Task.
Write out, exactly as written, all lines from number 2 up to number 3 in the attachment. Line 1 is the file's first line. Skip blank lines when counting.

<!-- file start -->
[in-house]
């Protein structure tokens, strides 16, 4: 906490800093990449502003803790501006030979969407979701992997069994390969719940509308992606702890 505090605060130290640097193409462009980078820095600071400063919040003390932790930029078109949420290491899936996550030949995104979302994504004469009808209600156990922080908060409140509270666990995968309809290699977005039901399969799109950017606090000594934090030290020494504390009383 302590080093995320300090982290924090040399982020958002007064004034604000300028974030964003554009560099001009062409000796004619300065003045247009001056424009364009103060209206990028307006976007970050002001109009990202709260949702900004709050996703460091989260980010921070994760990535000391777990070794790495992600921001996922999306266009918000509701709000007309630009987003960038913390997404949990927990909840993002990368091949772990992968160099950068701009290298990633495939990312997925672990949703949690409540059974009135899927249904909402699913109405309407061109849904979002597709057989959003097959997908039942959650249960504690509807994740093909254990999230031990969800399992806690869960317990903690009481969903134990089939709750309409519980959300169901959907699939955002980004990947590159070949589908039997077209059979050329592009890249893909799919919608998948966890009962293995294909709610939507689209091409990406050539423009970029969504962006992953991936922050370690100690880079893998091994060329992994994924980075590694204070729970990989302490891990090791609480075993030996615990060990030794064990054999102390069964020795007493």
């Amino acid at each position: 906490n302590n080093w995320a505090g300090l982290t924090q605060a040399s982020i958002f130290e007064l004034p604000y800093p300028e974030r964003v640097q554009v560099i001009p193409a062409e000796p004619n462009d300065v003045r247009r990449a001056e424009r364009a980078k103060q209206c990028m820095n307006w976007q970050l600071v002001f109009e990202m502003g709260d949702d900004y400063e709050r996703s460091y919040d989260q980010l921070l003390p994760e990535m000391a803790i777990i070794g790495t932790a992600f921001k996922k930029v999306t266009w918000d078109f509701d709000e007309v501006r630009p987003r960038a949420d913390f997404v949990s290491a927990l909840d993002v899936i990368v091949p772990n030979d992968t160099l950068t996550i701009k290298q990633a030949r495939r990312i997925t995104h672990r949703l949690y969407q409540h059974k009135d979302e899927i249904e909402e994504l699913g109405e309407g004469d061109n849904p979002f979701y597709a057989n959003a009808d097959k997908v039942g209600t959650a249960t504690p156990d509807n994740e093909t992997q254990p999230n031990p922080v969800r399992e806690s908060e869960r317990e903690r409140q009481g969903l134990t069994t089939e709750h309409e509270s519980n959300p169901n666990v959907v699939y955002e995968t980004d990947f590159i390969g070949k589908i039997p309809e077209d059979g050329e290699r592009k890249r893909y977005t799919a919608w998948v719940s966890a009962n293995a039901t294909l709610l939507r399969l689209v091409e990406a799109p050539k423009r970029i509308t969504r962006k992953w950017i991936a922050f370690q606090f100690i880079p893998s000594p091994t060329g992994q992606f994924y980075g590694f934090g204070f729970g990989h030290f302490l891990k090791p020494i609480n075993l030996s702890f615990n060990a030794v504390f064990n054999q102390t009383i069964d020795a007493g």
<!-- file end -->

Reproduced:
């Protein structure tokens, strides 16, 4: 906490800093990449502003803790501006030979969407979701992997069994390969719940509308992606702890 505090605060130290640097193409462009980078820095600071400063919040003390932790930029078109949420290491899936996550030949995104979302994504004469009808209600156990922080908060409140509270666990995968309809290699977005039901399969799109950017606090000594934090030290020494504390009383 302590080093995320300090982290924090040399982020958002007064004034604000300028974030964003554009560099001009062409000796004619300065003045247009001056424009364009103060209206990028307006976007970050002001109009990202709260949702900004709050996703460091989260980010921070994760990535000391777990070794790495992600921001996922999306266009918000509701709000007309630009987003960038913390997404949990927990909840993002990368091949772990992968160099950068701009290298990633495939990312997925672990949703949690409540059974009135899927249904909402699913109405309407061109849904979002597709057989959003097959997908039942959650249960504690509807994740093909254990999230031990969800399992806690869960317990903690009481969903134990089939709750309409519980959300169901959907699939955002980004990947590159070949589908039997077209059979050329592009890249893909799919919608998948966890009962293995294909709610939507689209091409990406050539423009970029969504962006992953991936922050370690100690880079893998091994060329992994994924980075590694204070729970990989302490891990090791609480075993030996615990060990030794064990054999102390069964020795007493």
């Amino acid at each position: 906490n302590n080093w995320a505090g300090l982290t924090q605060a040399s982020i958002f130290e007064l004034p604000y800093p300028e974030r964003v640097q554009v560099i001009p193409a062409e000796p004619n462009d300065v003045r247009r990449a001056e424009r364009a980078k103060q209206c990028m820095n307006w976007q970050l600071v002001f109009e990202m502003g709260d949702d900004y400063e709050r996703s460091y919040d989260q980010l921070l003390p994760e990535m000391a803790i777990i070794g790495t932790a992600f921001k996922k930029v999306t266009w918000d078109f509701d709000e007309v501006r630009p987003r960038a949420d913390f997404v949990s290491a927990l909840d993002v899936i990368v091949p772990n030979d992968t160099l950068t996550i701009k290298q990633a030949r495939r990312i997925t995104h672990r949703l949690y969407q409540h059974k009135d979302e899927i249904e909402e994504l699913g109405e309407g004469d061109n849904p979002f979701y597709a057989n959003a009808d097959k997908v039942g209600t959650a249960t504690p156990d509807n994740e093909t992997q254990p999230n031990p922080v969800r399992e806690s908060e869960r317990e903690r409140q009481g969903l134990t069994t089939e709750h309409e509270s519980n959300p169901n666990v959907v699939y955002e995968t980004d990947f590159i390969g070949k589908i039997p309809e077209d059979g050329e290699r592009k890249r893909y977005t799919a919608w998948v719940s966890a009962n293995a039901t294909l709610l939507r399969l689209v091409e990406a799109p050539k423009r970029i509308t969504r962006k992953w950017i991936a922050f370690q606090f100690i880079p893998s000594p091994t060329g992994q992606f994924y980075g590694f934090g204070f729970g990989h030290f302490l891990k090791p020494i609480n075993l030996s702890f615990n060990a030794v504390f064990n054999q102390t009383i069964d020795a007493g």